Finding money in your house isn’t about actually finding money in your house. As satisfying as it is to be going through your laundry to discover a forgotten $20 in the back pocket of your jeans, I’m talking about saving and excess. Found money is saved money and saved money is found money. It’s one in the same. In order to find money, you just need to look in the same places you look every day. Here are a few ways to find money in your home:
Most of us have a lot of crap lying around. And most of us leave it lying around because we’re busy working and don’t have the time or energy to deal. But those items are valuable. I don’t mean valuable in a Christie’s kind of way, but every $15 or $20 you can make by selling something can be put towards groceries, car insurance, or your Netflix subscription. So, ransack your house and look for old books or that skirt you haven’t worn in five years and sell them on the Internet. Plus, you’ll feel better mentally after you purge your home and can make way for new things.
Reuse, Reduce, Recycle
Everytime you go to throw something away, ask yourself if it can be recycled instead. All those empty La Croix cans? The dead batteries from your remote? That iPhone you keep in your desk drawer just in case? Most states will pay you to recycle bottles and cans. You can also use apps like Decluttr to sell tech gadgets. This is especially useful as we continue to upgrade our devices. Instead of tossing your last generation iPhone in the trash, make some money off it.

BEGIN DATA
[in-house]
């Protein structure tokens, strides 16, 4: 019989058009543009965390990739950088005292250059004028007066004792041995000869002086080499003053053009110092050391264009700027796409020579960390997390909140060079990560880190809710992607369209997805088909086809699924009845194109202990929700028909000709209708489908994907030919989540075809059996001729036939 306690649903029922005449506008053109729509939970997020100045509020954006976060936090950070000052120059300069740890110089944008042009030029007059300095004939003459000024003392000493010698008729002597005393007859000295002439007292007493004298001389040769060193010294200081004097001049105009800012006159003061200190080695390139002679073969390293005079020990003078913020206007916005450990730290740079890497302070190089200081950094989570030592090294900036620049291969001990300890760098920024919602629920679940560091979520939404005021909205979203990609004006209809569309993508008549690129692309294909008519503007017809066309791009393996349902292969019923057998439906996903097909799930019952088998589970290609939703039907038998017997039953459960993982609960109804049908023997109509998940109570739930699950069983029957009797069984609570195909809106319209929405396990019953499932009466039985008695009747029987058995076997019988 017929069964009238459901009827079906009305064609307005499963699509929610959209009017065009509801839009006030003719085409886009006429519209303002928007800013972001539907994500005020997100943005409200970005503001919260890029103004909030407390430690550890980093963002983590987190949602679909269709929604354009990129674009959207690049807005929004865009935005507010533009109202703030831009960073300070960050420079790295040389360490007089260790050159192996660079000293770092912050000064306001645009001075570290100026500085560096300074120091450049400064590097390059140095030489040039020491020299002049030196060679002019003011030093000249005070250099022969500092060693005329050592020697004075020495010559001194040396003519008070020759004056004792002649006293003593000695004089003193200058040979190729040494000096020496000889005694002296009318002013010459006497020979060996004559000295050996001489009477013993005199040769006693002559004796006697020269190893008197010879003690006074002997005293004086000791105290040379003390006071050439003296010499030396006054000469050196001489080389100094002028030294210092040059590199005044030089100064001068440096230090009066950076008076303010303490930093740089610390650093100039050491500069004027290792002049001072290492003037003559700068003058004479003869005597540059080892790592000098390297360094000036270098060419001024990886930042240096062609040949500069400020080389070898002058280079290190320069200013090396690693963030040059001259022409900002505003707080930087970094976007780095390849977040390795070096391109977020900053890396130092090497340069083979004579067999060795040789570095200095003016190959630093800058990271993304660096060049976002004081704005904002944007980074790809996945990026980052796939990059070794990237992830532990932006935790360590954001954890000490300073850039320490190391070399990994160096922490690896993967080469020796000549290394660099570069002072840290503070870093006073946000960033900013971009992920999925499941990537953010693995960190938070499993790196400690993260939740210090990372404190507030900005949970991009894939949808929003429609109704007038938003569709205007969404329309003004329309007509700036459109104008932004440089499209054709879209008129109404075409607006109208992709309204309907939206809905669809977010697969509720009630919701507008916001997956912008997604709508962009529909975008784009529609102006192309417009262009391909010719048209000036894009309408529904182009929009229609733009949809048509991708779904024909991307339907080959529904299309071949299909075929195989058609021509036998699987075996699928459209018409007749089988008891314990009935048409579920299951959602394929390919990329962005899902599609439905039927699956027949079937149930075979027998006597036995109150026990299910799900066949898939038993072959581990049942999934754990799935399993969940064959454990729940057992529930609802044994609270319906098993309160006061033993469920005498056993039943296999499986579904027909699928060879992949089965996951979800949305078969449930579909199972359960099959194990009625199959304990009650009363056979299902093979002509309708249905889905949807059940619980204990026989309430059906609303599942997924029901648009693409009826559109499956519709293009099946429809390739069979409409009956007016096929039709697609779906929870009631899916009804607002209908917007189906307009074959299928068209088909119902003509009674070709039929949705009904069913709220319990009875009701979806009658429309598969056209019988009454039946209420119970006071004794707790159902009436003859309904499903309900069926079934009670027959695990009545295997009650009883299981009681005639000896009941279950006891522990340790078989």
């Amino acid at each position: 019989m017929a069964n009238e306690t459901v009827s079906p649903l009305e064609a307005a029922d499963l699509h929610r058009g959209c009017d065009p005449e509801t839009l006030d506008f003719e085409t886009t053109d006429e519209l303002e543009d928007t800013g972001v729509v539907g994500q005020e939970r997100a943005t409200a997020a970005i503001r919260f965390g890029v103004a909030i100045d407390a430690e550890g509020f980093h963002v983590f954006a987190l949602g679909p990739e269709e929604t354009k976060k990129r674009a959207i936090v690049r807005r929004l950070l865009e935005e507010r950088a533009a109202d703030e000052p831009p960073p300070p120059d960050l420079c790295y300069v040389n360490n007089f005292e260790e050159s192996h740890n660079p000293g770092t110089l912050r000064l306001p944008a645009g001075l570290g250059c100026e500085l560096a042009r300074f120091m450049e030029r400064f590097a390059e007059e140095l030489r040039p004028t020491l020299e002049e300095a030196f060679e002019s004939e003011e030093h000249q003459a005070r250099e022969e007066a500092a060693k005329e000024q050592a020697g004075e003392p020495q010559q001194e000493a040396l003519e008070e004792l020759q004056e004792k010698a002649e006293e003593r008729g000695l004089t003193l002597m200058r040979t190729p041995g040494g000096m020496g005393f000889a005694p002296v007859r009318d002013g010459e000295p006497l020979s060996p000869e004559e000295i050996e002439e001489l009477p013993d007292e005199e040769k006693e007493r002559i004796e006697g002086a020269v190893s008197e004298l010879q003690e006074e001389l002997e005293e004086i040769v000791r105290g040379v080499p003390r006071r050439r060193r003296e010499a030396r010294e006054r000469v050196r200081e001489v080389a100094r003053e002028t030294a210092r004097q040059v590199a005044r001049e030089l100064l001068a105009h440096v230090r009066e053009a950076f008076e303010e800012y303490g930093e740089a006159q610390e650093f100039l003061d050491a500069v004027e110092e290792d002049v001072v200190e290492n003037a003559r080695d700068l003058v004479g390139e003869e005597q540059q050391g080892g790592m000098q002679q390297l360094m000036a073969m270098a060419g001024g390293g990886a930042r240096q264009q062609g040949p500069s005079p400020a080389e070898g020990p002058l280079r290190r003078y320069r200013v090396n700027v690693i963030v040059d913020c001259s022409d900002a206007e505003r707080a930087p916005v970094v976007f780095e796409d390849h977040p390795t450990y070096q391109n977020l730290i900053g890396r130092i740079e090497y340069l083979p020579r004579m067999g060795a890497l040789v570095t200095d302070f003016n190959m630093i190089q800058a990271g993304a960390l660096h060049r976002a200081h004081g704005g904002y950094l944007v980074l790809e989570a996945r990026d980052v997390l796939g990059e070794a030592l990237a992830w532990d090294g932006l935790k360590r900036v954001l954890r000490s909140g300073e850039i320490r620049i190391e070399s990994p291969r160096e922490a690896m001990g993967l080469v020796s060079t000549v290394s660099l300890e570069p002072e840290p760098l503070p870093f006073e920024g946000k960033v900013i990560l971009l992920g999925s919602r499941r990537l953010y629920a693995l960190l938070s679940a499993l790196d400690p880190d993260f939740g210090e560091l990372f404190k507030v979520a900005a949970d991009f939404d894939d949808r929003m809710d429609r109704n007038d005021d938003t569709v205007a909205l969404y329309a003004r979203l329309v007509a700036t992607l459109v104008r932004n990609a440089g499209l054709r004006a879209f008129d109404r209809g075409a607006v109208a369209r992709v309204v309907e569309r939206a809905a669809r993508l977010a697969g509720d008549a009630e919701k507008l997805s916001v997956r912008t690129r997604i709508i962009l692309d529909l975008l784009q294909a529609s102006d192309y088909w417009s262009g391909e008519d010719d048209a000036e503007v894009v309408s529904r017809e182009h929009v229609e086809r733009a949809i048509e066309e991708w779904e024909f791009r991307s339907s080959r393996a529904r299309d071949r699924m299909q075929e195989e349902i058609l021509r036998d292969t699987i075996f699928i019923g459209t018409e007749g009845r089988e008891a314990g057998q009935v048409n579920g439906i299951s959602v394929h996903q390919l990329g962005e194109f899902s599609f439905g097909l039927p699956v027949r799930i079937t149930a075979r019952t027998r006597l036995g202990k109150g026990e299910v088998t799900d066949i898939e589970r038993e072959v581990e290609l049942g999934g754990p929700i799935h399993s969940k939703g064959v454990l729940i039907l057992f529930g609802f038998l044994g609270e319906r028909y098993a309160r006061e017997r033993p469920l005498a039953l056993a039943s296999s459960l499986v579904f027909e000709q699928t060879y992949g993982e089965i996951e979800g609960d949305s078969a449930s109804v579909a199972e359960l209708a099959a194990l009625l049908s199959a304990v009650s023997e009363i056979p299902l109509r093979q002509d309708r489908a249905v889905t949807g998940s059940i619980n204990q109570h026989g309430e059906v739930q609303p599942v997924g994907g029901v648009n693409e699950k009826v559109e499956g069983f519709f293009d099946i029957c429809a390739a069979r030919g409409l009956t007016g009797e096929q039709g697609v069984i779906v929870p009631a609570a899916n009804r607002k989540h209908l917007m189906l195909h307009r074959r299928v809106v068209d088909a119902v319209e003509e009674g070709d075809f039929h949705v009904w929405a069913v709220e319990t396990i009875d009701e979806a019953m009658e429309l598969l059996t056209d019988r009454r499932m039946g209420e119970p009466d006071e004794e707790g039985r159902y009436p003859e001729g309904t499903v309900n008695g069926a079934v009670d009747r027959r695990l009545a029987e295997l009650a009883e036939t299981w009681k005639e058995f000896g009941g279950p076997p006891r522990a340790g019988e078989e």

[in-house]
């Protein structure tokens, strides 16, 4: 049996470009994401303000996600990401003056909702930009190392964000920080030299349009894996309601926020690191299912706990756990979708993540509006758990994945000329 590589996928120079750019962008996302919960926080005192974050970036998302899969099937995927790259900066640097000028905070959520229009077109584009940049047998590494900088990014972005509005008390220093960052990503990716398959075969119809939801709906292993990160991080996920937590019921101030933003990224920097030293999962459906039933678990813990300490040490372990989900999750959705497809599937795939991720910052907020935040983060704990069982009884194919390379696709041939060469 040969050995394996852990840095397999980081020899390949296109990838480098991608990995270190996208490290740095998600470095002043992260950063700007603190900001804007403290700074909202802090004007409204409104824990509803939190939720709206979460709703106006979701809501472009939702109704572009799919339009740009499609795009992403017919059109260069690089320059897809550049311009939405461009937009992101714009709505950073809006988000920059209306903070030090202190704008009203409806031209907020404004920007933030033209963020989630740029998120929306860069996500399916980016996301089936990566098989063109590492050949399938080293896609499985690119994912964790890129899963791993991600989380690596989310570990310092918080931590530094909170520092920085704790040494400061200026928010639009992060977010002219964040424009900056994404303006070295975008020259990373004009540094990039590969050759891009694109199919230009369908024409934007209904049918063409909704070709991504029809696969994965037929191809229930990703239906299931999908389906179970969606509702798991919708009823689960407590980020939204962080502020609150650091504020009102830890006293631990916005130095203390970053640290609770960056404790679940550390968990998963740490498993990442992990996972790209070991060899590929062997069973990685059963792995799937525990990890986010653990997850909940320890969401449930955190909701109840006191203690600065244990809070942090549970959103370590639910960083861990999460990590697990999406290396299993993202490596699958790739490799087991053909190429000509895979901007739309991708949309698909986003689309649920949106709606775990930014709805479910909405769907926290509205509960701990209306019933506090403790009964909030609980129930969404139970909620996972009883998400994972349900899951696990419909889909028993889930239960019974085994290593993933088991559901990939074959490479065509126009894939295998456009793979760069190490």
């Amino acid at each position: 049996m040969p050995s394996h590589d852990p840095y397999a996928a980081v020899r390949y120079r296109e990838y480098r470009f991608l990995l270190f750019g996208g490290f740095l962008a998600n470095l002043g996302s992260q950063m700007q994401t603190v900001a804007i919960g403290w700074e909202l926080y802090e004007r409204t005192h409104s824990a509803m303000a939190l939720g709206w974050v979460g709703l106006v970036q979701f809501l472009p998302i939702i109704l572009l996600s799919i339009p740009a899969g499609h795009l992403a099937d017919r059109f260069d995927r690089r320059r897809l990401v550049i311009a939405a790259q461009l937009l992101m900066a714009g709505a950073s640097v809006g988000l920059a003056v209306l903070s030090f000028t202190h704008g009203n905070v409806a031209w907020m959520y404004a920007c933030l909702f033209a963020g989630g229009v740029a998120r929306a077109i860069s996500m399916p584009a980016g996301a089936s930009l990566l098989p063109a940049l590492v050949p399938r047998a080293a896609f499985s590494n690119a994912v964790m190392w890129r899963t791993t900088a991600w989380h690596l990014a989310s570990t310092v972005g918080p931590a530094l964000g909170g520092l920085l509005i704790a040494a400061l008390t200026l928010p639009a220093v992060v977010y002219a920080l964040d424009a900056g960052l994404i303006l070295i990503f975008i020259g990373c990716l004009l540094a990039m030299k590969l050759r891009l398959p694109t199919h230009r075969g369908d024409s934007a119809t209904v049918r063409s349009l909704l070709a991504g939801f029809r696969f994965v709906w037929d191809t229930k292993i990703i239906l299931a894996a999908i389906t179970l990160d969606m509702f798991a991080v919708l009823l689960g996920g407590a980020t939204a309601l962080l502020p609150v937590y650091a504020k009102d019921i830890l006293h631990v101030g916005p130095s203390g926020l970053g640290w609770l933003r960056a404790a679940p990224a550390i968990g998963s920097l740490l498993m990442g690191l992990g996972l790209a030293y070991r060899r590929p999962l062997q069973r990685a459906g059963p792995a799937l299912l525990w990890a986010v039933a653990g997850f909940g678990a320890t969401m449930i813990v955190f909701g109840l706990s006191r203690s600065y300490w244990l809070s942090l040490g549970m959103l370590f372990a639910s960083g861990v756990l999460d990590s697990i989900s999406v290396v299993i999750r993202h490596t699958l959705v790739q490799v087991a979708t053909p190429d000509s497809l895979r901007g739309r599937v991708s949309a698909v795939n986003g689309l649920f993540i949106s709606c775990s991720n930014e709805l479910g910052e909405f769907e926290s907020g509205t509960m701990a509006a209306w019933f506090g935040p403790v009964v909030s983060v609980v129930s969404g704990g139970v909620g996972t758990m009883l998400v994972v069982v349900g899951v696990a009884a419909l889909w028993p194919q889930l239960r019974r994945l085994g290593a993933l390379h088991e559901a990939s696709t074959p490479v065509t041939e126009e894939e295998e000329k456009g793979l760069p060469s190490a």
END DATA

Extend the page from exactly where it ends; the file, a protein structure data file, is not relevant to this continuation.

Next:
Sometimes our most expensive habits aren’t ones that are necessary but ones that make us comfortable. Air conditioning, for instance, certainly makes living in the thick of August bearable. Yet we can usually survive without it. Next time you’re overheating and desperately want to turn on the A/C, try a face fan or drinking ice water. Obviously if you feel sick, go for the A/C. But try to find small sacrifices of comfort and ease. Instead of taking your laundry to a service, try hand washing some items instead. Instead of dry cleaning last night’s dress, steam out the wrinkles and sweat marks at home. For sweaters, you can buy a comb to help smooth that pilling.
One of the most costly weekly expenses can be groceries. And now that the pandemic has many people cooking at home, orders can easily get out of control. But ask yourself: Do I really need this bag of popcorn? Or that box of chocolate bars? Try to cut down on luxury snack items. Also, when picking out a recipe, try to find one that uses ingredients you already have in your fridge. That way, you aren’t buying an excess of ingredients. Eat what you have first and then try to use pantry staples. This will help you cut down on one-off items or ingredients that are specific to a certain dish.
Now that you’ve sold all your excess items and cleaned out your house, what to do with that empty space? Think of this newfound room as prime real estate. If you just dumped a bunch of junk in your garage and now have an entire section cleared, rent the space out to a friend or on Craigslist. That empty storage unit in your apartment? Store someone else’s stuff for a price. Maybe you make a few bucks off plant sitting for someone going out of town. Look around your house and use the negative space as a real estate investment. If you aren’t making money off your own junk, make it off someone else’s.
Remember that finding money in your house is about figuring out where to trim. You likely won’t make $100 by just selling one old novel on the Internet. But if you sell and condense items here and there, the money will add up. Think of the process like finding pocket change. One penny won’t make you rich, but fifty of them will be enough to buy some new shoes. Finding money might come in small increments, but it will add up.
A version of this article was originally published on Forbes.